Country Spotlight: David Nail: Let Him Reign

January 11, 2012 at 3:20 pm , by

Photo: David McClister.

After occupying the country radio charts for a marathon 48-week stint, David Nail has finally been rewarded with his first, well-deserved number-one song: “Let It Rain,” the first single off of his The Sound of a Million Dreams CD. Now that he’s top of the heap, though, don’t expect him to lose the perspective he’s been given on his rise to that position. “There have been a lot of times over the course of my career that it didn’t look like I’d be able to make a record, much less have two out and get to travel the country and tour with people,” the Missouri native told me on a recent visit to the Journal. “My short-term and long-term goals are always one in the same. I hope to do something today that allows me a tomorrow. I hope to do something this year that allows me another year. I do not take things for granted.”

Case in point was his reaction to his Grammy nod last year for his vocals on “Turning Home,” off of 2009’s I’m About to Come Alive. “I can’t remember anything in my life being more unexpected,” Nail says of the moment he got the call about his nomination in the Best Male Country Vocal category. “It was just a whirlwind. I remember literally dropping to my knees and just being overcome with surprise and emotion. I kind of teared up a little bit, went and hugged my wife and said, ‘Baby, I’ve spent a long time trying to get people to like what I do. And evidently the people in this town like what I do.’ ”

Hear Nail sing three stripped-down songs for the LHJ staff after the jump.

His fans across the country aren’t complaining much, either. If you follow him on Twitter you’ll see that he not only talks the talk, he (excuse the word and phrase play) twalks the twalk of gratitude by maintaining one of the most engaging and appreciative conversations with his supporters—the Nail Nation—of any artist through that medium. Entertaining proof of this came when someone recently pondered about whether Nail himself actually signs the promo CDs that go out. Nail, in turn, tweeted back a photo of the stacks he was signing at that very moment as he watched TV, no doubt doubly endearing himself to anyone who might have been having the same doubts. (The bonus, by the way, of following Nail on Twitter is that you’ll get such in-depth college and pro sports analysis that by sheer osmosis you’ll be qualified for most on-air positions at ESPN.)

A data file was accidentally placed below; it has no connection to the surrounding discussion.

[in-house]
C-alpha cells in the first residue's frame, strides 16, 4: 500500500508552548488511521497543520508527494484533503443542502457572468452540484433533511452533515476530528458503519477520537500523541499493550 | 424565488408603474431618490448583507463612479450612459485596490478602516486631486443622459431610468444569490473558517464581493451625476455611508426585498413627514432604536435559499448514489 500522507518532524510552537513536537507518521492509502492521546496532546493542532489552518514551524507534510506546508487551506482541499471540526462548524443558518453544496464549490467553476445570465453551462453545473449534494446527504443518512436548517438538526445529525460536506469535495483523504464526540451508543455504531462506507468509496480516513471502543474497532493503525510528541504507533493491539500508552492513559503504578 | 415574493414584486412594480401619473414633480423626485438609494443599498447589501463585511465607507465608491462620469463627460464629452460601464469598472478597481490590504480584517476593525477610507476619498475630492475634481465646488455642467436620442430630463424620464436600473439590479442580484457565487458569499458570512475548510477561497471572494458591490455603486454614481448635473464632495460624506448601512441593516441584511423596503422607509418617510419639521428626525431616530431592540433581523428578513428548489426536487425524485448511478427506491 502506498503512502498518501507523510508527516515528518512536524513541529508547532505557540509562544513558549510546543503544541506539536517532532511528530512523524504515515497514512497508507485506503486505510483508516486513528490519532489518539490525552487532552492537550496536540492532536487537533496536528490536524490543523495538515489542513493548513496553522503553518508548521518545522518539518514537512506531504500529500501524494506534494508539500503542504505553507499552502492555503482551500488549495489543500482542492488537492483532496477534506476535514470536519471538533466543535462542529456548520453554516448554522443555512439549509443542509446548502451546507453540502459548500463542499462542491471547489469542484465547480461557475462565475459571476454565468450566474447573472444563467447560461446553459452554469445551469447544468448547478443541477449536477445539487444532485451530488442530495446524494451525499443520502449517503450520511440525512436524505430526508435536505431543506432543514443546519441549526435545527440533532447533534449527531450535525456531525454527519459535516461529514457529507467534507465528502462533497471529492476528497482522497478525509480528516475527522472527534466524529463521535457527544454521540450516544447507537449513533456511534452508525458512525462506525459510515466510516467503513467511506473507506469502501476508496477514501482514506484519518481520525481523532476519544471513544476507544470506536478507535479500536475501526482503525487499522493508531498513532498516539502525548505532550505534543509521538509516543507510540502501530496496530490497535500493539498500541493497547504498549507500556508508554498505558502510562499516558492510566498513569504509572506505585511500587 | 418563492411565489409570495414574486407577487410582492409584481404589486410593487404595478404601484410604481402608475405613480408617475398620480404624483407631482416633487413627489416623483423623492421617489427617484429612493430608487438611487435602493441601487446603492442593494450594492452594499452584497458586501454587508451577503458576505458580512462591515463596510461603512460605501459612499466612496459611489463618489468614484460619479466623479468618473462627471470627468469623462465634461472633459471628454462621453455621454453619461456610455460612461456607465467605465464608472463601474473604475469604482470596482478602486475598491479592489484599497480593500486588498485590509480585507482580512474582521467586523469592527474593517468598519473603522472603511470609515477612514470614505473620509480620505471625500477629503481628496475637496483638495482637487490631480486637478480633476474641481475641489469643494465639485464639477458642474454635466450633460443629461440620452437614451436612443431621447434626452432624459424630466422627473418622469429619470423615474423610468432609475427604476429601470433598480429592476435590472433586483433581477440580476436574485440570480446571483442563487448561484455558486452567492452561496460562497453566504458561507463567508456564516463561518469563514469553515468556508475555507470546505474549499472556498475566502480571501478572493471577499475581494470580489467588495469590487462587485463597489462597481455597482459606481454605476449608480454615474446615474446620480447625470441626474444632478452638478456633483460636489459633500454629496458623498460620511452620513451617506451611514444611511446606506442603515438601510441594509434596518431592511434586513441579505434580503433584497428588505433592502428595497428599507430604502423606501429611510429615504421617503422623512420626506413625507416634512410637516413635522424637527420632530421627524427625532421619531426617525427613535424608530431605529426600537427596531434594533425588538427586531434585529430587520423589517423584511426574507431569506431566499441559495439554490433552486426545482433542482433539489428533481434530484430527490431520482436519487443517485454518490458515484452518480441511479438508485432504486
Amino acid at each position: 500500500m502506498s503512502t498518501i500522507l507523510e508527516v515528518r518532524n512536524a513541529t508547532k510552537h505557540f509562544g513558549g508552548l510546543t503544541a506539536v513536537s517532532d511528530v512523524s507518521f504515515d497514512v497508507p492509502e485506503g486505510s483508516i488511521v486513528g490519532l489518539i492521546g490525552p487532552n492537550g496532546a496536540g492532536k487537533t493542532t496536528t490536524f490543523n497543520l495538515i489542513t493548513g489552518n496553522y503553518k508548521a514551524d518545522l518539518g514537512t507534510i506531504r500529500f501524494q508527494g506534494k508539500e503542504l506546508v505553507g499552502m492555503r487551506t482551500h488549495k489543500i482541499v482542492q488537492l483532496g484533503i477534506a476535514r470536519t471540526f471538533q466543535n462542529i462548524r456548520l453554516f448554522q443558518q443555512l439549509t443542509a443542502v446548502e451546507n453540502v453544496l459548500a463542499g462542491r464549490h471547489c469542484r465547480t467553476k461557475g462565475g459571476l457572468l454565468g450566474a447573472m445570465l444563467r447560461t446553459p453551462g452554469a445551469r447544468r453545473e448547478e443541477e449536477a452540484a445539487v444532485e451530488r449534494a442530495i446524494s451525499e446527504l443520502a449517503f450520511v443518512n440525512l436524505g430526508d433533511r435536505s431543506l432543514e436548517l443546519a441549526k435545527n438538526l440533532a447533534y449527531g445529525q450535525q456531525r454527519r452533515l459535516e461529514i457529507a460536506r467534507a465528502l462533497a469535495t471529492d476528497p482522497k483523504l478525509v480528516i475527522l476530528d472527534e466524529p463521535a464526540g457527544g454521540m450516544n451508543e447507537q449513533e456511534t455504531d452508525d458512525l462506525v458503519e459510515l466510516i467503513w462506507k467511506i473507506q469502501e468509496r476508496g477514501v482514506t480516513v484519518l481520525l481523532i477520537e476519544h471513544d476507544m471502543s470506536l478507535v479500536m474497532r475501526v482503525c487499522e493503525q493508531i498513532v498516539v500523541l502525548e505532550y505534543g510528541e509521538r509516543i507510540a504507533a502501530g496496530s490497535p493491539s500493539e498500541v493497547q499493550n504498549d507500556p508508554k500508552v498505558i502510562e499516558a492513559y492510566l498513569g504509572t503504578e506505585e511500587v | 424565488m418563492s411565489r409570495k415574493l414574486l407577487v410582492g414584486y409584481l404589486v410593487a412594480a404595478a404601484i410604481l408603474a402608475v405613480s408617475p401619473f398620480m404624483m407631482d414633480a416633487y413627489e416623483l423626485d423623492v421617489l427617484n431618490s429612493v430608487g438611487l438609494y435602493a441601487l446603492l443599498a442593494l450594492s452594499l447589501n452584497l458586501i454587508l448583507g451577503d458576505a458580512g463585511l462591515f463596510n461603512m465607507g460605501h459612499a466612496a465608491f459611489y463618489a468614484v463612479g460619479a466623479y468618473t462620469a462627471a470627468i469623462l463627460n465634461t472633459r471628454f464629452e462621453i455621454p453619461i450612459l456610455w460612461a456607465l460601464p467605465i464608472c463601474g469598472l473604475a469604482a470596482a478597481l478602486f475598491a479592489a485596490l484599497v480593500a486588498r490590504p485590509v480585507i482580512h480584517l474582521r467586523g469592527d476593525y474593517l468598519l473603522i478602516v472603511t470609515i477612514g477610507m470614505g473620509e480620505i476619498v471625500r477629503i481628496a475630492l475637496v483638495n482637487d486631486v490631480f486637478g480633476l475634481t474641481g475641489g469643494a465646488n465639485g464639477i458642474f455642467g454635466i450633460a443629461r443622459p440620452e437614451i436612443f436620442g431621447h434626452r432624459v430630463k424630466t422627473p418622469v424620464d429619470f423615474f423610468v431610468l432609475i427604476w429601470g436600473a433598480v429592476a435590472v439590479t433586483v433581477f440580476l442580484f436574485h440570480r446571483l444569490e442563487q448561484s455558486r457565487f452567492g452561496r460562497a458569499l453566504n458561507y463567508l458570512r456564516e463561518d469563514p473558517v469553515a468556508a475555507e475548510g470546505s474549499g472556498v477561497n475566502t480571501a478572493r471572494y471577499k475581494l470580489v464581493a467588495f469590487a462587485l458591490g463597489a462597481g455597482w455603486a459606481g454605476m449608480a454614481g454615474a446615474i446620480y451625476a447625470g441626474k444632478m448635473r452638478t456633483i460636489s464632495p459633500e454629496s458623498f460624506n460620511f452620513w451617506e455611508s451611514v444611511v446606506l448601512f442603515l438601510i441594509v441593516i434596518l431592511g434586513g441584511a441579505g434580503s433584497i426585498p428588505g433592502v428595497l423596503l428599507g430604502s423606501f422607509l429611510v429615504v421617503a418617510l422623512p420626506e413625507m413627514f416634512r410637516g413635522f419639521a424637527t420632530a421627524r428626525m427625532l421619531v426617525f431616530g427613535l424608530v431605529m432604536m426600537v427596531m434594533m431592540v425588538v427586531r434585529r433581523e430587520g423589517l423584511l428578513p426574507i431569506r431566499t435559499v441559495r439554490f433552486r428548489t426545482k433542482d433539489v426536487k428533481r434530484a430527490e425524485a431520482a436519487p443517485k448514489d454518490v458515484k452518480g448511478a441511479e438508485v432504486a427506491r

So, with a killer voice, his first number-one under his belt, a nation of loyal fans and a second album chock full of high-charting potential, Nail seems poised to make Nashville’s all-star team in 2012. That turns to speculation over what the follow-up single to “Let It Rain” will be, so in an homage to Nail’s athletic leanings (and, well, because I’m a dork) I couldn’t help but create my own next-single sports bracket for what I’m thinking/hoping for in terms of his second release. Check my brackets out after the jump and let me know if you agree. You’ll also find the video of Nail’s in-office LHJ performance after the jump, as well as to his takes on everything from where he fits into the current Nashville music scene and what charitable effort he’s passionate about, to why Taylor Swift reminds him of Garth Brooks, and more.

Here’s my dream next-single-release bracket for Nail’s follow-up single to “Let It Rain.” What’s your dream bracket look like?

On whether he was concerned about backlash from female fans over the cheating subject matter of TSOAMD’s first single, “Let It Rain” …
Man, people definitely questioned whether or not it was a good idea. I think at the end of the day, it’s not like this is the first cheating song ever to be written or recorded. You know, I’d like to think that at least in this guy’s position, he’s not running away from the guilt. He’s more or less saying, whatever it is that I need to go through, experience or whatever it’s going to take, I’m willing to go to that extreme to prove that I’m remorseful.